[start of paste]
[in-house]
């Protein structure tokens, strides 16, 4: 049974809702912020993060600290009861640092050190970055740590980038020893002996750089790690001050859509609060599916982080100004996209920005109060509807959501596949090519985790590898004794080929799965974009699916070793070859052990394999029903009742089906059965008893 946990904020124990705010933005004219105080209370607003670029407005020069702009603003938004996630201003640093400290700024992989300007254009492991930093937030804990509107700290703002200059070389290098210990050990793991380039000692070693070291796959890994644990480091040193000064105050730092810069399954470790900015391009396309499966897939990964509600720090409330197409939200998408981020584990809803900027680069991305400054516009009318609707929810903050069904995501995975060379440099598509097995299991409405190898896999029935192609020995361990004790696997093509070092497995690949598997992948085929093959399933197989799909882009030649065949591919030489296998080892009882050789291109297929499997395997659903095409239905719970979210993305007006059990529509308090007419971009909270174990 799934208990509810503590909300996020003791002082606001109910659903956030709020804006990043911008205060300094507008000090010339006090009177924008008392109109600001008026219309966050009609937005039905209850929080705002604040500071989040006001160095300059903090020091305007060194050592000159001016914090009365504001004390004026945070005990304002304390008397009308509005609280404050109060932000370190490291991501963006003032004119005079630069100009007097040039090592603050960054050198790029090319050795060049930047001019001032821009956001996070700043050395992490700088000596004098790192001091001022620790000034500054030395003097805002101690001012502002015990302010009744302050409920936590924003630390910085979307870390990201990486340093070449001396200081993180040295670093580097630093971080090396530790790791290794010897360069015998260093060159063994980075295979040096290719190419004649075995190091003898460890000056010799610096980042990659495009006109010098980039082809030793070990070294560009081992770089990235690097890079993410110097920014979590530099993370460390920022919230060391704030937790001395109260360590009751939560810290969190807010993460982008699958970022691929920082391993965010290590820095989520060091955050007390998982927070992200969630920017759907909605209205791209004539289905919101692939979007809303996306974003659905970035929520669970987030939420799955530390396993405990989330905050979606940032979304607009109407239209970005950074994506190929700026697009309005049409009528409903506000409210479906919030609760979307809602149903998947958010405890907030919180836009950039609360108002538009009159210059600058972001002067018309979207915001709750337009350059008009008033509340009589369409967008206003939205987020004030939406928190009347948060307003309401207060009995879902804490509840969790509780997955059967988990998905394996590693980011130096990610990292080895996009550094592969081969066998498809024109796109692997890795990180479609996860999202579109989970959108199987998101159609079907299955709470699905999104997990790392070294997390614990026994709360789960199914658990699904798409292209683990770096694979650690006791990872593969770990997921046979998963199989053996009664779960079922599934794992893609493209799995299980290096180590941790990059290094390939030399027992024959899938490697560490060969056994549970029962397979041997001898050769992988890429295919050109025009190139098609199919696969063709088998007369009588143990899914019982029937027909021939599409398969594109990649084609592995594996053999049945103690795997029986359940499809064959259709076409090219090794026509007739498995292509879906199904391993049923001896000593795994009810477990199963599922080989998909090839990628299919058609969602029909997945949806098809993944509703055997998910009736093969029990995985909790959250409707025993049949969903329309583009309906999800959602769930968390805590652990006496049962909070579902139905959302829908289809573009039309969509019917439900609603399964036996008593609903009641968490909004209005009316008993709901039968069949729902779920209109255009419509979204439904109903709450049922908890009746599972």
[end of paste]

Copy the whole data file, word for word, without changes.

[in-house]
């Protein structure tokens, strides 16, 4: 049974809702912020993060600290009861640092050190970055740590980038020893002996750089790690001050859509609060599916982080100004996209920005109060509807959501596949090519985790590898004794080929799965974009699916070793070859052990394999029903009742089906059965008893 946990904020124990705010933005004219105080209370607003670029407005020069702009603003938004996630201003640093400290700024992989300007254009492991930093937030804990509107700290703002200059070389290098210990050990793991380039000692070693070291796959890994644990480091040193000064105050730092810069399954470790900015391009396309499966897939990964509600720090409330197409939200998408981020584990809803900027680069991305400054516009009318609707929810903050069904995501995975060379440099598509097995299991409405190898896999029935192609020995361990004790696997093509070092497995690949598997992948085929093959399933197989799909882009030649065949591919030489296998080892009882050789291109297929499997395997659903095409239905719970979210993305007006059990529509308090007419971009909270174990 799934208990509810503590909300996020003791002082606001109910659903956030709020804006990043911008205060300094507008000090010339006090009177924008008392109109600001008026219309966050009609937005039905209850929080705002604040500071989040006001160095300059903090020091305007060194050592000159001016914090009365504001004390004026945070005990304002304390008397009308509005609280404050109060932000370190490291991501963006003032004119005079630069100009007097040039090592603050960054050198790029090319050795060049930047001019001032821009956001996070700043050395992490700088000596004098790192001091001022620790000034500054030395003097805002101690001012502002015990302010009744302050409920936590924003630390910085979307870390990201990486340093070449001396200081993180040295670093580097630093971080090396530790790791290794010897360069015998260093060159063994980075295979040096290719190419004649075995190091003898460890000056010799610096980042990659495009006109010098980039082809030793070990070294560009081992770089990235690097890079993410110097920014979590530099993370460390920022919230060391704030937790001395109260360590009751939560810290969190807010993460982008699958970022691929920082391993965010290590820095989520060091955050007390998982927070992200969630920017759907909605209205791209004539289905919101692939979007809303996306974003659905970035929520669970987030939420799955530390396993405990989330905050979606940032979304607009109407239209970005950074994506190929700026697009309005049409009528409903506000409210479906919030609760979307809602149903998947958010405890907030919180836009950039609360108002538009009159210059600058972001002067018309979207915001709750337009350059008009008033509340009589369409967008206003939205987020004030939406928190009347948060307003309401207060009995879902804490509840969790509780997955059967988990998905394996590693980011130096990610990292080895996009550094592969081969066998498809024109796109692997890795990180479609996860999202579109989970959108199987998101159609079907299955709470699905999104997990790392070294997390614990026994709360789960199914658990699904798409292209683990770096694979650690006791990872593969770990997921046979998963199989053996009664779960079922599934794992893609493209799995299980290096180590941790990059290094390939030399027992024959899938490697560490060969056994549970029962397979041997001898050769992988890429295919050109025009190139098609199919696969063709088998007369009588143990899914019982029937027909021939599409398969594109990649084609592995594996053999049945103690795997029986359940499809064959259709076409090219090794026509007739498995292509879906199904391993049923001896000593795994009810477990199963599922080989998909090839990628299919058609969602029909997945949806098809993944509703055997998910009736093969029990995985909790959250409707025993049949969903329309583009309906999800959602769930968390805590652990006496049962909070579902139905959302829908289809573009039309969509019917439900609603399964036996008593609903009641968490909004209005009316008993709901039968069949729902779920209109255009419509979204439904109903709450049922908890009746599972």